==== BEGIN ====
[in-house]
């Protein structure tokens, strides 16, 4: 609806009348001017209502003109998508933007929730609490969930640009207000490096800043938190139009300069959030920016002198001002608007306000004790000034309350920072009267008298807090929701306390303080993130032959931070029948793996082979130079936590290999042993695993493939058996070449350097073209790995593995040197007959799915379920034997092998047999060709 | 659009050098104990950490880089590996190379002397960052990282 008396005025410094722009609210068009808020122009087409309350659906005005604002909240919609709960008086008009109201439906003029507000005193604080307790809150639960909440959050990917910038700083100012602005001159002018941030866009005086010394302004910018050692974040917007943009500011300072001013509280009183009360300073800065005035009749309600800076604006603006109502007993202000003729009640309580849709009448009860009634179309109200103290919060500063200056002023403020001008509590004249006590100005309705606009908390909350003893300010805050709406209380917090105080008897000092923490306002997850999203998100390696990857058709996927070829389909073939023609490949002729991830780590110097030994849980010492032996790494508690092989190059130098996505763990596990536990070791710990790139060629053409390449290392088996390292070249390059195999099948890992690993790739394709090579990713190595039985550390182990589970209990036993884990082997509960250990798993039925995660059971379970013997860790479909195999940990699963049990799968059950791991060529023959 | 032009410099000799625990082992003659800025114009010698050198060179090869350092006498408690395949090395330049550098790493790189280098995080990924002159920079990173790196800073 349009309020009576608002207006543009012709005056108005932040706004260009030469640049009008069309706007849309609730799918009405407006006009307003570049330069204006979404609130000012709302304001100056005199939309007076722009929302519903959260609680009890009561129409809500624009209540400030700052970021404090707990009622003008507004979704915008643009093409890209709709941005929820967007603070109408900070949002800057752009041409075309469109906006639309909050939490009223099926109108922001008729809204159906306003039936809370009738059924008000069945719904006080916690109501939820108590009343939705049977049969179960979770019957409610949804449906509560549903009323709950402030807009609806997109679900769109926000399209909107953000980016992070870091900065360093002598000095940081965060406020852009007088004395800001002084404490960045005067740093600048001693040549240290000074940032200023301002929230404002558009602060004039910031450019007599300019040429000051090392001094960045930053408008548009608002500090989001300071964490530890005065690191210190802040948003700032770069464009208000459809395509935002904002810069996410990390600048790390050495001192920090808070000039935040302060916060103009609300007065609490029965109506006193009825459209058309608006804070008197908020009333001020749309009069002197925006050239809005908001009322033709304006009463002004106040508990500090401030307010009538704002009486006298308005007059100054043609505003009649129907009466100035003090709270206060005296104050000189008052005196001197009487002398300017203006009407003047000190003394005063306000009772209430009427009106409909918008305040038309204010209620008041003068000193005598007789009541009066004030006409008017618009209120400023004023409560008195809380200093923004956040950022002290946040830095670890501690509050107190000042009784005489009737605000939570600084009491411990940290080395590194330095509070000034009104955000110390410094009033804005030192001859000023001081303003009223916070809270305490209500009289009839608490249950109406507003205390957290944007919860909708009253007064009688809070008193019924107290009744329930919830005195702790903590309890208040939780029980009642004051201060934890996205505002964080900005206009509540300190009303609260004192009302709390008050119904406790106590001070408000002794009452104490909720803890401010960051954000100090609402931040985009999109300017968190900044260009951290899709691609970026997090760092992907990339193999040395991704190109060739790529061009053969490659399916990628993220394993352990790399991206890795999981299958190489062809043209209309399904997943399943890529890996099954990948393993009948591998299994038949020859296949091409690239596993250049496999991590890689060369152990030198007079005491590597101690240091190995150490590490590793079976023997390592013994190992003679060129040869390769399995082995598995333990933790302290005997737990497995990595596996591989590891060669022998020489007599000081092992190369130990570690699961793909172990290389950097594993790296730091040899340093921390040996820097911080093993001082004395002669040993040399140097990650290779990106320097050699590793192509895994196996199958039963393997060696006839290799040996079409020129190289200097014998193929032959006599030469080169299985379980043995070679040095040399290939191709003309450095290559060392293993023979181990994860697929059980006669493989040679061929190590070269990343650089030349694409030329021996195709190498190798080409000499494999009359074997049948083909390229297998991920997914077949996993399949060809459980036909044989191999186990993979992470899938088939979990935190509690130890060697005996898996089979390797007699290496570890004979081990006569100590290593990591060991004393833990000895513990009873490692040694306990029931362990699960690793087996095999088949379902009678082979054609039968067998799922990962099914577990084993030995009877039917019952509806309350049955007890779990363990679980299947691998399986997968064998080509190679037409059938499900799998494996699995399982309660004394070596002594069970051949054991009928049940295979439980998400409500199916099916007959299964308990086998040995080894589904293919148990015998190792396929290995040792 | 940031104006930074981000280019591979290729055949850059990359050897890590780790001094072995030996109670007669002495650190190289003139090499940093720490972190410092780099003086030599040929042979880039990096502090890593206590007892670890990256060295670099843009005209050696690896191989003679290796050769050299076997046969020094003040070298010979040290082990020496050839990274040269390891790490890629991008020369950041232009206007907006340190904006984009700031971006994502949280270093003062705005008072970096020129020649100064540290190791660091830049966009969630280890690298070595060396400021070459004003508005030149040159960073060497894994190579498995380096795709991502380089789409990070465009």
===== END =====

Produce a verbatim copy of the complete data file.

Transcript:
[in-house]
């Protein structure tokens, strides 16, 4: 609806009348001017209502003109998508933007929730609490969930640009207000490096800043938190139009300069959030920016002198001002608007306000004790000034309350920072009267008298807090929701306390303080993130032959931070029948793996082979130079936590290999042993695993493939058996070449350097073209790995593995040197007959799915379920034997092998047999060709 | 659009050098104990950490880089590996190379002397960052990282 008396005025410094722009609210068009808020122009087409309350659906005005604002909240919609709960008086008009109201439906003029507000005193604080307790809150639960909440959050990917910038700083100012602005001159002018941030866009005086010394302004910018050692974040917007943009500011300072001013509280009183009360300073800065005035009749309600800076604006603006109502007993202000003729009640309580849709009448009860009634179309109200103290919060500063200056002023403020001008509590004249006590100005309705606009908390909350003893300010805050709406209380917090105080008897000092923490306002997850999203998100390696990857058709996927070829389909073939023609490949002729991830780590110097030994849980010492032996790494508690092989190059130098996505763990596990536990070791710990790139060629053409390449290392088996390292070249390059195999099948890992690993790739394709090579990713190595039985550390182990589970209990036993884990082997509960250990798993039925995660059971379970013997860790479909195999940990699963049990799968059950791991060529023959 | 032009410099000799625990082992003659800025114009010698050198060179090869350092006498408690395949090395330049550098790493790189280098995080990924002159920079990173790196800073 349009309020009576608002207006543009012709005056108005932040706004260009030469640049009008069309706007849309609730799918009405407006006009307003570049330069204006979404609130000012709302304001100056005199939309007076722009929302519903959260609680009890009561129409809500624009209540400030700052970021404090707990009622003008507004979704915008643009093409890209709709941005929820967007603070109408900070949002800057752009041409075309469109906006639309909050939490009223099926109108922001008729809204159906306003039936809370009738059924008000069945719904006080916690109501939820108590009343939705049977049969179960979770019957409610949804449906509560549903009323709950402030807009609806997109679900769109926000399209909107953000980016992070870091900065360093002598000095940081965060406020852009007088004395800001002084404490960045005067740093600048001693040549240290000074940032200023301002929230404002558009602060004039910031450019007599300019040429000051090392001094960045930053408008548009608002500090989001300071964490530890005065690191210190802040948003700032770069464009208000459809395509935002904002810069996410990390600048790390050495001192920090808070000039935040302060916060103009609300007065609490029965109506006193009825459209058309608006804070008197908020009333001020749309009069002197925006050239809005908001009322033709304006009463002004106040508990500090401030307010009538704002009486006298308005007059100054043609505003009649129907009466100035003090709270206060005296104050000189008052005196001197009487002398300017203006009407003047000190003394005063306000009772209430009427009106409909918008305040038309204010209620008041003068000193005598007789009541009066004030006409008017618009209120400023004023409560008195809380200093923004956040950022002290946040830095670890501690509050107190000042009784005489009737605000939570600084009491411990940290080395590194330095509070000034009104955000110390410094009033804005030192001859000023001081303003009223916070809270305490209500009289009839608490249950109406507003205390957290944007919860909708009253007064009688809070008193019924107290009744329930919830005195702790903590309890208040939780029980009642004051201060934890996205505002964080900005206009509540300190009303609260004192009302709390008050119904406790106590001070408000002794009452104490909720803890401010960051954000100090609402931040985009999109300017968190900044260009951290899709691609970026997090760092992907990339193999040395991704190109060739790529061009053969490659399916990628993220394993352990790399991206890795999981299958190489062809043209209309399904997943399943890529890996099954990948393993009948591998299994038949020859296949091409690239596993250049496999991590890689060369152990030198007079005491590597101690240091190995150490590490590793079976023997390592013994190992003679060129040869390769399995082995598995333990933790302290005997737990497995990595596996591989590891060669022998020489007599000081092992190369130990570690699961793909172990290389950097594993790296730091040899340093921390040996820097911080093993001082004395002669040993040399140097990650290779990106320097050699590793192509895994196996199958039963393997060696006839290799040996079409020129190289200097014998193929032959006599030469080169299985379980043995070679040095040399290939191709003309450095290559060392293993023979181990994860697929059980006669493989040679061929190590070269990343650089030349694409030329021996195709190498190798080409000499494999009359074997049948083909390229297998991920997914077949996993399949060809459980036909044989191999186990993979992470899938088939979990935190509690130890060697005996898996089979390797007699290496570890004979081990006569100590290593990591060991004393833990000895513990009873490692040694306990029931362990699960690793087996095999088949379902009678082979054609039968067998799922990962099914577990084993030995009877039917019952509806309350049955007890779990363990679980299947691998399986997968064998080509190679037409059938499900799998494996699995399982309660004394070596002594069970051949054991009928049940295979439980998400409500199916099916007959299964308990086998040995080894589904293919148990015998190792396929290995040792 | 940031104006930074981000280019591979290729055949850059990359050897890590780790001094072995030996109670007669002495650190190289003139090499940093720490972190410092780099003086030599040929042979880039990096502090890593206590007892670890990256060295670099843009005209050696690896191989003679290796050769050299076997046969020094003040070298010979040290082990020496050839990274040269390891790490890629991008020369950041232009206007907006340190904006984009700031971006994502949280270093003062705005008072970096020129020649100064540290190791660091830049966009969630280890690298070595060396400021070459004003508005030149040159960073060497894994190579498995380096795709991502380089789409990070465009």